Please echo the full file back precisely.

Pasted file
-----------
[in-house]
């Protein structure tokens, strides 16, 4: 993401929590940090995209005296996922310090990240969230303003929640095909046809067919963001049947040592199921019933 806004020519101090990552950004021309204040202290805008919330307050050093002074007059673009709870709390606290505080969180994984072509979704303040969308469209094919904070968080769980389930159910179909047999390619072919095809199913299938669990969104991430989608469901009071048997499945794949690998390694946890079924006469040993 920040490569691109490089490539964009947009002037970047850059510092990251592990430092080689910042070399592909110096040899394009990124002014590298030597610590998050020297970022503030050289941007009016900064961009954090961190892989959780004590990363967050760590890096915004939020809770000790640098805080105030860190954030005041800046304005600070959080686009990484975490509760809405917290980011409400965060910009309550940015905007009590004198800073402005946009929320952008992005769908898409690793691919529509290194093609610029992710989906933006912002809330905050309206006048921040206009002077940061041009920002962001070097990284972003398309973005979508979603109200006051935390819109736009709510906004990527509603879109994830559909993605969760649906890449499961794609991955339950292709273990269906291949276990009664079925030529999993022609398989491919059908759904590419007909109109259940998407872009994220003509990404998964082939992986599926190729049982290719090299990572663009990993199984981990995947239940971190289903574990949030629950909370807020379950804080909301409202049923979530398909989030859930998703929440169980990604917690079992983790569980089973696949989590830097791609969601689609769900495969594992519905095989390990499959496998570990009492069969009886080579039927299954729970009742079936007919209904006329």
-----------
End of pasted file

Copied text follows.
[in-house]
């Protein structure tokens, strides 16, 4: 993401929590940090995209005296996922310090990240969230303003929640095909046809067919963001049947040592199921019933 806004020519101090990552950004021309204040202290805008919330307050050093002074007059673009709870709390606290505080969180994984072509979704303040969308469209094919904070968080769980389930159910179909047999390619072919095809199913299938669990969104991430989608469901009071048997499945794949690998390694946890079924006469040993 920040490569691109490089490539964009947009002037970047850059510092990251592990430092080689910042070399592909110096040899394009990124002014590298030597610590998050020297970022503030050289941007009016900064961009954090961190892989959780004590990363967050760590890096915004939020809770000790640098805080105030860190954030005041800046304005600070959080686009990484975490509760809405917290980011409400965060910009309550940015905007009590004198800073402005946009929320952008992005769908898409690793691919529509290194093609610029992710989906933006912002809330905050309206006048921040206009002077940061041009920002962001070097990284972003398309973005979508979603109200006051935390819109736009709510906004990527509603879109994830559909993605969760649906890449499961794609991955339950292709273990269906291949276990009664079925030529999993022609398989491919059908759904590419007909109109259940998407872009994220003509990404998964082939992986599926190729049982290719090299990572663009990993199984981990995947239940971190289903574990949030629950909370807020379950804080909301409202049923979530398909989030859930998703929440169980990604917690079992983790569980089973696949989590830097791609969601689609769900495969594992519905095989390990499959496998570990009492069969009886080579039927299954729970009742079936007919209904006329």